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Personal Narrative: Measuring Up

Decent Essays
Measuring Up I had always been fascinated by art, but it was a distant fascination that lent itself more towards observation than actual creation. The winter before I turned fourteen, my eighth grade art class held a contest to create a design for the school district’s Christmas card. Having been sick for three days, I did not hear of the contest until the day it ended. Finding a forgotten sketch I had done of a Christmas bell, I decided that no harm could come from entering it. To my complete and utter stupefaction, I won. The indescribable feeling of pride, accomplishment, and joy that I felt made me realize how much I loved art, and that I might possibly be good at it. Dedicating myself to my newfound passion, I convinced my parents to enroll…show more content…
Sitting in the passenger seat of my mom’s car, seemingly content, I absentmindedly flicked through the radio stations as I finished the overpriced coffee I’d bought on the ride downtown. As I fiddled with the dial, I finally found a suitable tune, and sat back to commence my internal nervous breakdown. Still sipping my cappuccino out of its familiarly branded cup, I panicked with a ferocity entirely undiscovered before that day. What were you thinking!? I raged inside my head, first of all, you’ve got no idea what you’re about to walk into. What if you go in there and everyone is light years ahead of you? What if you just sit there and can’t understand anything they teach you? What if you’re too slow!? Realizing exactly how crazy my inner monologue was becoming, I shook my head as if attempting to throw off my nerves like a dog shaking water droplets out of its coat after a bath. Reaching for the door handle, my fingers…show more content…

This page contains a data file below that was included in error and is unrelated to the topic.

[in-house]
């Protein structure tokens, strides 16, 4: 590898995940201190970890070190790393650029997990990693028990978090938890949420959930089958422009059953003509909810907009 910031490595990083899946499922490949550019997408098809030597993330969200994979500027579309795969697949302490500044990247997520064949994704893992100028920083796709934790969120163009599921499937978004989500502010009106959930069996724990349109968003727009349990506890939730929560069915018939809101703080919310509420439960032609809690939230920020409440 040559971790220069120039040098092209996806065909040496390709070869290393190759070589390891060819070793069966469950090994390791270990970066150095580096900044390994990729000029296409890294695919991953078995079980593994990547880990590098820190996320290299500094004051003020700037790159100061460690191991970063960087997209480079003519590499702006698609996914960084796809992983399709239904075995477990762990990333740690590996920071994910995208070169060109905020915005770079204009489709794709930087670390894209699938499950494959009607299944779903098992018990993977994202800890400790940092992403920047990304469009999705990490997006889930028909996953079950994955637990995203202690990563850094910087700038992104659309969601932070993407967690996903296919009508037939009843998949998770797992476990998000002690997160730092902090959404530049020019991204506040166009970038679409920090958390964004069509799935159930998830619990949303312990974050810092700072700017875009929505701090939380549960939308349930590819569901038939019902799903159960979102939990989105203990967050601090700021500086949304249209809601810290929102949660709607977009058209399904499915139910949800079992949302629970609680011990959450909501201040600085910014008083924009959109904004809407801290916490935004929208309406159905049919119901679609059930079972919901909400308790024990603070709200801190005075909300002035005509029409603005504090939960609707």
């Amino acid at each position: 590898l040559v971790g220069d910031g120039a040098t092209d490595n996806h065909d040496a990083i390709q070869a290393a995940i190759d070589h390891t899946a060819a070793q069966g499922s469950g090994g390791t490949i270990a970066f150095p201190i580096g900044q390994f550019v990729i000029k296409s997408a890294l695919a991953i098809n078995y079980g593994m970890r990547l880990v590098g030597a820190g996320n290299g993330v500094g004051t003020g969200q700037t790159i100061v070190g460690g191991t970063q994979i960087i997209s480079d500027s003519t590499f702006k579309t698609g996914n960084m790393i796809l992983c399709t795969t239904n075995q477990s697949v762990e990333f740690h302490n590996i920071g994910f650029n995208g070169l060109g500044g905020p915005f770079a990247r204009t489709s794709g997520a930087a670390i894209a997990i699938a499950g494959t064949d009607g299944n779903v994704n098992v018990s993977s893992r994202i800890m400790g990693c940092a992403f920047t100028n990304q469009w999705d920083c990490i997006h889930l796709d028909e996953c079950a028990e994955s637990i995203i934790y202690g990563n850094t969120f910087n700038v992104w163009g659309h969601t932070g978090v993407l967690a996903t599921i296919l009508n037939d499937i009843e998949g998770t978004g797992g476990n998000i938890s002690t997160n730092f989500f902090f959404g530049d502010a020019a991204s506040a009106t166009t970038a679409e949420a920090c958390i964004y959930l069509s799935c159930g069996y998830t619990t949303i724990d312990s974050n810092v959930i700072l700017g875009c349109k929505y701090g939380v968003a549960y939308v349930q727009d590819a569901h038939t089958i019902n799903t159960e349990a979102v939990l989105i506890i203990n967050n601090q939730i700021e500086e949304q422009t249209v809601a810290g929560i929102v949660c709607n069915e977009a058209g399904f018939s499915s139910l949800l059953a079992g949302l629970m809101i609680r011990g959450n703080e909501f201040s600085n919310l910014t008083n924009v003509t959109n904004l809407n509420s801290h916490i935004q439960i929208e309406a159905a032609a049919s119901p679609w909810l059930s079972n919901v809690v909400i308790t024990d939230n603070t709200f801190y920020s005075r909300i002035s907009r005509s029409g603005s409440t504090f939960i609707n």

The drawing studio was much brighter and more cheerful than the dark, serious, and impersonal room I had created in my mind. Instead, the whitewashed brick walls and large windows made the space airy and inviting. A short, blond woman in flip-flops and a flowing purple sundress, our teacher, bustled into the room behind Victoria and I, her arms precariously loaded with reams of large paper and boxes of charcoal. She skirted the circle of wooden drawing horses, at which we sat with ten other students, dropped her mountain of supplies with an audible sigh of relief, and hopped up onto the edge of her
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